Any financial transactions made during the five years before application, known as the “look-back period,” could potentially delay Medicaid eligibility. Fortunately, some exceptions to the rules could help families receive benefits more quickly.
How to Spend or Transfer Money During the Medicaid Look-Back Period
Applicants can transfer certain assets to family members and other parties at any time without incurring a penalty. Some of the most common ways to spend down assets during the look-back period include:
- Transfers to spouses. In many cases, one spouse will apply for Medicaid while the other will continue to live in the family home. The federal government limits the amount the applicant can transfer to the healthy spouse, called the Community Spouse Resource Allowance (CSRA). In 2022, the maximum CSRA was $137,400 (the exact dollar amount changes each year). Any additional assets must be spent on Medicaid-compliant costs.
- Paying off debts. Money spent on debts isn’t the same as money given to family members. Applicants can pay off considerably large debts—including a mortgage, loan, or home equity line of credit—without incurring penalties. They may also spend money on home modifications or out-of-pocket medical costs without penalties if these costs are related to the applicant’s disability.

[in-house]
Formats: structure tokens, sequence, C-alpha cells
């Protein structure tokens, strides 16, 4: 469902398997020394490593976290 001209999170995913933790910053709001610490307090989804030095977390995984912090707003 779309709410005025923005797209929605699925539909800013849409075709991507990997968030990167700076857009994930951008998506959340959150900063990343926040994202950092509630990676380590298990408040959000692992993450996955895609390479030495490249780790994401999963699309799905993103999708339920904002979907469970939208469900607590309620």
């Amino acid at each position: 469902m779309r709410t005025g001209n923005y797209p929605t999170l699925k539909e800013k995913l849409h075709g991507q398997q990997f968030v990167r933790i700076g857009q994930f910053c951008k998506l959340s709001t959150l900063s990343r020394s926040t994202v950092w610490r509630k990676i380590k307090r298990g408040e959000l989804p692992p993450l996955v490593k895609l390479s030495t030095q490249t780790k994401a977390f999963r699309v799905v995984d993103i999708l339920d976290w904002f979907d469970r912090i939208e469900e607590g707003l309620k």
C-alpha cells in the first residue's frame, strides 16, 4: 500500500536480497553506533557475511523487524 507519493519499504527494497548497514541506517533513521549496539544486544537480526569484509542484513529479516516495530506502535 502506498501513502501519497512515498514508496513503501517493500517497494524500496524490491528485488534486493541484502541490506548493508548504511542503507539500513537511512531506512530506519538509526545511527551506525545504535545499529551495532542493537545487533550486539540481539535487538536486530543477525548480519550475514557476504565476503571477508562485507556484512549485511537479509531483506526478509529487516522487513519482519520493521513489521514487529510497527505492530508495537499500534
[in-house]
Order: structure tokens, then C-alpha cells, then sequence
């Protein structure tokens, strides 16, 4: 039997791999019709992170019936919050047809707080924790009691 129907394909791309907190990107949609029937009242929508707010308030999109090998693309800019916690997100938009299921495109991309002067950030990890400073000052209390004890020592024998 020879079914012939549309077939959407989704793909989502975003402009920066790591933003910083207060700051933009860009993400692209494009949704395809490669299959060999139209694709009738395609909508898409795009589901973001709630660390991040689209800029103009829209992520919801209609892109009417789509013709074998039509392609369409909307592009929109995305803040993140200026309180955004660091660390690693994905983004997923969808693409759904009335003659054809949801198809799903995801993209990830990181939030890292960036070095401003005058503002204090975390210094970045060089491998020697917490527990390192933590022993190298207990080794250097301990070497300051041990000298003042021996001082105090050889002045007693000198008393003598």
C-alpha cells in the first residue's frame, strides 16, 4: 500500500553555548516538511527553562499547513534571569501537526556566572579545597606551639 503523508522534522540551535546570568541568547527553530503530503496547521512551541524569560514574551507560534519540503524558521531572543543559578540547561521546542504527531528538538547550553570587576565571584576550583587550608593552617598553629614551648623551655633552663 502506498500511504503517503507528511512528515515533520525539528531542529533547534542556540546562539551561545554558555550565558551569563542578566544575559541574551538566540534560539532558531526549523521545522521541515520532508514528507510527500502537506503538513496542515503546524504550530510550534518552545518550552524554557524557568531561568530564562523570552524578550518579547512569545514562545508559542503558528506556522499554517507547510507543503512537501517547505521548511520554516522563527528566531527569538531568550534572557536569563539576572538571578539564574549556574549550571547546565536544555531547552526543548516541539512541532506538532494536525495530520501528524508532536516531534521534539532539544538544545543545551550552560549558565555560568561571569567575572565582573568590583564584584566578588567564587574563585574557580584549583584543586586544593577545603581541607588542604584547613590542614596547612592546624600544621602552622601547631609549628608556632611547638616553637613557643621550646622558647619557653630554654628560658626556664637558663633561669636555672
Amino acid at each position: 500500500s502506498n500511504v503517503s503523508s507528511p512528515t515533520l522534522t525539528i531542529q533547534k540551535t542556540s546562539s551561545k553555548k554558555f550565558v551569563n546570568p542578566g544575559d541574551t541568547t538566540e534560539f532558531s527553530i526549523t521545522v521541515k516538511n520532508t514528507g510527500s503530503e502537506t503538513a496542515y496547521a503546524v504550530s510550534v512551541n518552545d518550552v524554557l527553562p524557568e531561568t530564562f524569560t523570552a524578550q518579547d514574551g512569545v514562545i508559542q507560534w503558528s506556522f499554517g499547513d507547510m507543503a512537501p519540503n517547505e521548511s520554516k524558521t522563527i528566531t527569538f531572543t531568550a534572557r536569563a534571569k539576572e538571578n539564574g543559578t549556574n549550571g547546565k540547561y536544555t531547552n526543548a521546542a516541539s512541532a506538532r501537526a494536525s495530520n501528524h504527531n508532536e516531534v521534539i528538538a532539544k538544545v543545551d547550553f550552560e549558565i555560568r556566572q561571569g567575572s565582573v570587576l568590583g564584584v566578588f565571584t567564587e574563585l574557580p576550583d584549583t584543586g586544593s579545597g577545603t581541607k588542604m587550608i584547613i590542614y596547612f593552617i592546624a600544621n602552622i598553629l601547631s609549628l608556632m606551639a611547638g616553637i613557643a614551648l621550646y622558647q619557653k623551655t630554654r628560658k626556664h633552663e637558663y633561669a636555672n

- Transfers to a child who is blind or disabled. Applicants may establish trusts or transfer assets into trusts for disabled or legally-blind children under the age of 21.
- Transferring your home to a sibling. You can transfer your home to a sister or brother as long as they legally own a portion of the house and have lived there for at least one year before the applicant is placed in a nursing home.
- Medicaid Exempt Annuities. Also called Medicaid Compliant Annuities, these allow applicants with a large amount of cash to create Medicaid-exempt income. The applicant uses a lump sum to purchase an annuity that disburses monthly payments to the applicant or their spouse for the rest of that person’s life. You can buy an annuity during the look-back period without incurring a penalty.
- Transfers to Child Caregivers. Medicaid’s Child Caregiver Exemption allows applicants to transfer their home to their adult child without penalty. To qualify, the adult child receiving the house must have lived with the Medicaid applicant(s) for a minimum of two years before the application date and serve as a primary caregiver to the parent.
- Funeral Trusts. An irrevocable funeral trust sets money aside for the sole purpose of funeral and burial costs. While the total amount allowable in these trusts is limited, they can be used to provide for the applicant and their spouse.
How an Attorney Can Help You Get Medicaid Without Sacrificing Your Life Savings
Medicaid rules and the strategies used to meet them are incredibly complex—and both of them change regularly. You should also be aware of the state-specific practices regarding Medicaid benefits. For example, New York’s requirements for transferring assets under fair market value only extend to applicants entering nursing home care. An applicant receiving home health care services (also called community care) could potentially retain a greater portion of assets to leave to heirs.
It’s always a good idea to speak with a Medicaid planning lawyer before initiating any transfers. If you need Medicaid benefits to pay for long-term care for yourself or someone you love, the elder law attorneys at Landskind & Ricaforte Law Group, P.C. can help you make the best plan for the future. Contact us today through our online form or call us at (718) 333-5007 to get started.